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The Daily Wildcat

The Daily Wildcat


    Building abuse a mystery

    A window on the outside of the Architecture building is boarded up after it was vandalized.  A recent string of crimes have caused $100K in damage.
    A window on the outside of the Architecture building is boarded up after it was vandalized. A recent string of crimes have caused $100K in damage.

    Repeated acts of vandalism to the Architecture building have caused about $108,000 in damage and prompted the University of Arizona Police Department to offer a $1,000 reward to anyone with information that could lead to an arrest.

    Since the beginning of the semester, nearly 10 police reports have been filed about 32 windows broken on the north side of the three-story glass building, 1160 E. Speedway Blvd., according to UAPD documents.

    That side is dominated by double-pane glass easily visible from Speedway, making it an easy target for a projectile-firing device, said Sgt. Eugene Mejia, public information officer for UAPD.

    “”We don’t know exactly what the mechanism is that is being used,”” Mejia said. “”It could be a BB gun, pellet gun or a wrist rocket.””

    Because the UA is self-insured, most of the money to replace the windows is coming from the university budget, Mejia said.

    “”It’s a terrible crime,”” he said. “”Someone is using the building for target practice.””

    The most recent attack damaged six windows Saturday night.

    Adriana Perez, an architecture senior, was on the second floor of the building working on a project when five shots rang out.

    “”The shots sounded like someone was dropping something, and they all came in a row very quickly,”” Perez said.

    The incident marked the third time Perez had been in the building while it was vandalized, but it was the first time she was alone, she said.

    “”Another classmate had just stepped out, but because I’ve heard it before, I wasn’t too alarmed,”” she said.

    In previous incidents, Perez said she and her classmates would run to the window to catch a glimpse of any car, or run outside, but that she chose against such actions Saturday because she was by herself.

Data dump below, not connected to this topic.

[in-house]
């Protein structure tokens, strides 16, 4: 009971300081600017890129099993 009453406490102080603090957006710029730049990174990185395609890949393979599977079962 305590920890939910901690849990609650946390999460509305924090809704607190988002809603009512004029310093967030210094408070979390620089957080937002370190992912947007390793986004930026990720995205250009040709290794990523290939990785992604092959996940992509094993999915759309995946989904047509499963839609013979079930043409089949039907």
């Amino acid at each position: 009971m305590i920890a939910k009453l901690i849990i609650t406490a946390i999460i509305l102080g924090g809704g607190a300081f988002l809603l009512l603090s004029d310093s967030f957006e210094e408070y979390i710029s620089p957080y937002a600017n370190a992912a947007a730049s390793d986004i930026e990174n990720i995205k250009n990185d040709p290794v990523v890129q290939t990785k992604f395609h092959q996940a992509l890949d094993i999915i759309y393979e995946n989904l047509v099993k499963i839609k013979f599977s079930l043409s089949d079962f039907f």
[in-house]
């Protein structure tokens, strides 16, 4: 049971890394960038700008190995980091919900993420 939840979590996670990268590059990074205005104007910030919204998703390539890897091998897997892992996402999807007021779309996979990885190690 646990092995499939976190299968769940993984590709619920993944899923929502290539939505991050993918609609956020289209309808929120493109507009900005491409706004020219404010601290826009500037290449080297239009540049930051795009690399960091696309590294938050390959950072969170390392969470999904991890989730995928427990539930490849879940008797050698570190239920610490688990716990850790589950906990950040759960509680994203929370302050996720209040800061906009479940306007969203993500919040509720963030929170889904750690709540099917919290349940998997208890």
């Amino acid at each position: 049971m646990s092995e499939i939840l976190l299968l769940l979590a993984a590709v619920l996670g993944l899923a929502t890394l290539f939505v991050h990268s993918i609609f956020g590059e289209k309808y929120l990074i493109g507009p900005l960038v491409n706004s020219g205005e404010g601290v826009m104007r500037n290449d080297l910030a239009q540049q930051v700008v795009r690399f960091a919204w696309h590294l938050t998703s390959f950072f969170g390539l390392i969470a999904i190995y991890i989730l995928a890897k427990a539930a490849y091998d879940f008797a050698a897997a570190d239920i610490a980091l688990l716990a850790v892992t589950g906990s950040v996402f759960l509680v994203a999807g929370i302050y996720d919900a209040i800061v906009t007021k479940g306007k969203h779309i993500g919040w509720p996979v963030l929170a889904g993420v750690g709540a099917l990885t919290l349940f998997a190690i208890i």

“”I just called UAPD within a minute or so,”” she said. “”I think it’s just ridiculous that they would shoot the building so many times.””

    Architecture senior Patrick Bradley was in the building when windows were targeted Nov. 19.

    “”I just heard a series of thuds against the wall,”” Bradley said. “”We’ve got a lot of stuff in here, a lot of mess we’re making, so I originally thought it was someone dropping something, but then I saw that the windows were breaking.””

    Each window has two layers of gas and insulated gas in between, so the shots would only break the outer pane, Bradley said.

    “”It’s like when someone’s windshield breaks – it’s starry and cracked,”” he said. “”It’s not that impressive, but (it’s) an ugly broken window on the side of the building.””

    Architecture students are getting frustrated with the inconvenience the incidents are causing.

    “”We’re just trying to do our work, and after a window breaks we have to move our projects so they can replace it,”” Perez said.

    Since an expansion project for the building was dedicated Nov. 1, the risk of injury to faculty and students has been heightened, as vandalism could cause glass to fall on innocent bystanders within or outside of the larger structure, Mejia said.

    “”Eventually, I think it will affect our safety, if they shoot it with more powerful guns – eventually someone will get hurt,”” Perez said.

    This week, UAPD contacted the 88-CRIME telephone hotline, to which the community can report anonymous tips, Mejia said.

    “”We need the help of the community,”” he said. “”All we need is one person to lead us to the person committing these crimes.””

    Due to the large costs associated with replacing the windows, anyone charged with the vandalism would be subject to a felony, Mejia said.

    The perpetrator(s) could face prison time and be held responsible for financial restituition, as well as additional fines, he said.

    -Yusra Tekbali contributed to this report

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